On the MIRS Monday podcast, democrat operative Mark Grebner, who was one of the plotters behind the Michigan Independent Redistricting Commission, revealed that it was actually fraudulently designed to allow more gerrymandering.
This isn't a surprise to those who closely studied the proposal. But it should be news to the millions of voters who assumed that the proposal was intended to produce reasonable district maps. The proposal has a ranked list of priorities that the commission is supposed to follow. At the top of the list are nearly equal populations, following the Voting Rights Act, and being contiguous, which were already law prior to the proposal. After that, the commission is instructed to draw districts based on 'communities of interest'.
What are they? Since there is no objective definition, a community of interest can be anything the commissioners want it to be. Moreover, this concept has been used to ignore traditional redistricting criteria like compactness that minimizing county and city splits.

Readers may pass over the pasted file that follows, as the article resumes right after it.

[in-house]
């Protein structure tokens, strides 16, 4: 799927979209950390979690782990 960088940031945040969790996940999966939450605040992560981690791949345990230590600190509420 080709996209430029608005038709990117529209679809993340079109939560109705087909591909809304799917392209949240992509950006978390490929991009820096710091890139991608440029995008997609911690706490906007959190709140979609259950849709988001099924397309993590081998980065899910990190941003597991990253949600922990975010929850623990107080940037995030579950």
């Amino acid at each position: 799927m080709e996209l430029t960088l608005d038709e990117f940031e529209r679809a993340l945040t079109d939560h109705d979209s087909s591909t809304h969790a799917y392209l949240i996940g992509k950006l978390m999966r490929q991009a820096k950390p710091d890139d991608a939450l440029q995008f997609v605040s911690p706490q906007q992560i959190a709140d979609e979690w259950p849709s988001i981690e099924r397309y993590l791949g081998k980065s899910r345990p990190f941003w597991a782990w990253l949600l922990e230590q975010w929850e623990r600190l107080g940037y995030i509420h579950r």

The key quote came 22 minutes into the podcast:
MIRS Monday, Oct. 25, 2021
'Communities of interest' is a will-o'-the-wisp. It's a reef of smoke. It can be whatever is necessary. And the crucial thing is who decides what's a community of interest that gets preserved. Answer: the commission does. Right? And who gets to review that? Frankly, nobody does. OK? So it's up to them. Now, was this originally intended? Yes. Yes. That's all I'm gonna say. Just, yes. That was built in, it was understood from the beginning.
Provisions further down the list like county integrity and compactness were never intended to be followed. The commission was set up to gerrymander in the name of 'communities of interest'. Will the commissioners allow themselves to be manipulated?